Transparency offers way out of Zambia debt crisis

Zambia, Africa’s second-biggest copper producer, came to the eurobond debt markets in 2012 with great fanfare. Its maiden issue, a $750m 10-year bond, carried a modest coupon of 5.6 per cent. That seemed to herald a new era for African borrowers. After receiving debt relief under the Highly Indebted Poor Country initiative, a string of governments were able to tap the international debt markets and subject themselves to market discipline.

Zambia’s ultimatum to bondholders last week that it would default unless it gets a six-month moratorium casts a shadow over that generally positive development. Like Zambia, some African governments, though not all, have used their newfound access to debt markets to borrow excessively. Nor have they always spent their money wisely. Too much has been about acquiring the funds to get re-elected rather than to pay for the hard and soft infrastructure required for sustained development.

Then there is Chinese debt. Zambia is not the only country to have ramped up borrowing from China. As in Kenya and elsewhere, some of the money has gone on what look like overpriced projects with plenty of padding to allow middlemen a cut. The terms of Chinese loans are opaque and often tied to specific projects. Eurobond holders are reluctant to bail Zambia out. Not without reason they suspect Lusaka will use the money to pay back China. When probed, the Zambian government has talked about drawing down $700m from unnamed creditors — presumably Chinese — for unnamed, supposedly indispensable, projects.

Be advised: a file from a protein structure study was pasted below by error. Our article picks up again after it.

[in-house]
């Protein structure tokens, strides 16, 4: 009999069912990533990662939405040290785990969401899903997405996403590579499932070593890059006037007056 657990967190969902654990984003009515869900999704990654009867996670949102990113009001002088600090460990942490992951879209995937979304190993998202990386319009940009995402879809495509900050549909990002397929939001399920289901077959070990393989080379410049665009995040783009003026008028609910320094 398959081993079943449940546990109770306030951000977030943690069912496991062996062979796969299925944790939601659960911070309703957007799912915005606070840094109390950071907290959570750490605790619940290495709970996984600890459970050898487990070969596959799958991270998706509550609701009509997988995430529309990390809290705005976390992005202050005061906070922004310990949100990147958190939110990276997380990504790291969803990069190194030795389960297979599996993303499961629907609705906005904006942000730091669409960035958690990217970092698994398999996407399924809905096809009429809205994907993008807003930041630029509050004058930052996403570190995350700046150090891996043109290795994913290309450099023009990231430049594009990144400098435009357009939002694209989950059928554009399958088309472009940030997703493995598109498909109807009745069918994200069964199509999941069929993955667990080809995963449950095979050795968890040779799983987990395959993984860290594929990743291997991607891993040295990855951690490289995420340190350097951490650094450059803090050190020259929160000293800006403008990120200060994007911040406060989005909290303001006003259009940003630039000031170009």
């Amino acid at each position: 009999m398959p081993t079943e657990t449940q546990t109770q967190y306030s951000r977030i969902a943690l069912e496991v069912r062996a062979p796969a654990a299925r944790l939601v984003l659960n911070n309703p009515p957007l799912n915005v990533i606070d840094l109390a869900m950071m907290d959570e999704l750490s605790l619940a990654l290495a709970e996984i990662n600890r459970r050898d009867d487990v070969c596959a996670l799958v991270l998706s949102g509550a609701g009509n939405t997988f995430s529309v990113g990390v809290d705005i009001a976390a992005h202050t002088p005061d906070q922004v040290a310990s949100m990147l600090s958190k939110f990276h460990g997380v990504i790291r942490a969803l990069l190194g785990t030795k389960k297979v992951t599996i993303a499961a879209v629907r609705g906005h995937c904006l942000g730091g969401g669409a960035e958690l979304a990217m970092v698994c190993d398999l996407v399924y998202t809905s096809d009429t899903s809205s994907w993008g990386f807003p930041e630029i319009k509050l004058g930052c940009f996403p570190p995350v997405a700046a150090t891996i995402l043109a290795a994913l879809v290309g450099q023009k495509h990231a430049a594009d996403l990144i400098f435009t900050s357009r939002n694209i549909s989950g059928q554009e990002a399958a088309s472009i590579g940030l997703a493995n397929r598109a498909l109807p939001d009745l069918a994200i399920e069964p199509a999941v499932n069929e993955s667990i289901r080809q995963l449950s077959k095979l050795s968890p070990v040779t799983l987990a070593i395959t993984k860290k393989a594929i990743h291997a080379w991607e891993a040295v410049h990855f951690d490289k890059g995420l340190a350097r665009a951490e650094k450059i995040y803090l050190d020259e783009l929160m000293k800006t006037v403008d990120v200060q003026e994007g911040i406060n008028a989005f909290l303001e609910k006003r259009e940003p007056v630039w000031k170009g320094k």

One answer to this conundrum is more transparency. Chinese banks, whether state-run or quasi-commercial, should be more open about what they are lending and on what terms. Zambia’s government too needs to come clean about its borrowings and finances. The suspicion is that President Edgar Lungu’s Patriotic Front party is building a war chest for next year’s re-election campaign.

Zambia can help allay these fears by agreeing a long-talked-about IMF package. That would bring external scrutiny and comfort to lenders that it is serious about putting its finances in order. Nor need this compromise Zambia’s efforts against Covid which has so far claimed a relatively few 350 deaths. The IMF has been clear it will not force countries to axe health programmes in the interests of fiscal rectitude.

Kristalina Georgieva, managing director of the IMF, has called for a new international debt architecture. To be truly effective, any such arrangement needs to include China, which too often opts out of collective action to pursue individual negotiations. New architecture looks impossible while the US and China are at loggerheads. Under Donald Trump, Washington has insisted on painting China as a predatory lender intent on hooking borrowers on unsustainable debts and then grabbing assets into the bargain. Outside Sri Lanka, where China now has a 99-year lease on the Hambantota port, there is little concrete evidence of a sinister Chinese plot. China can allay such fears by being more open about its lending, but the US needs to accept that Chinese loans and Chinese construction projects are a new fact of life in Africa.

Finally, Zambia’s difficulties should not be used to tar all African borrowers with the same brush. Many governments have borrowed reasonably responsibly and, at least until Covid, had built up a good track record of repayment. Eurobond markets do have the virtue of being open to scrutiny. And as the Zambian debt saga shows, transparency is sometimes the rarest commodity of all.

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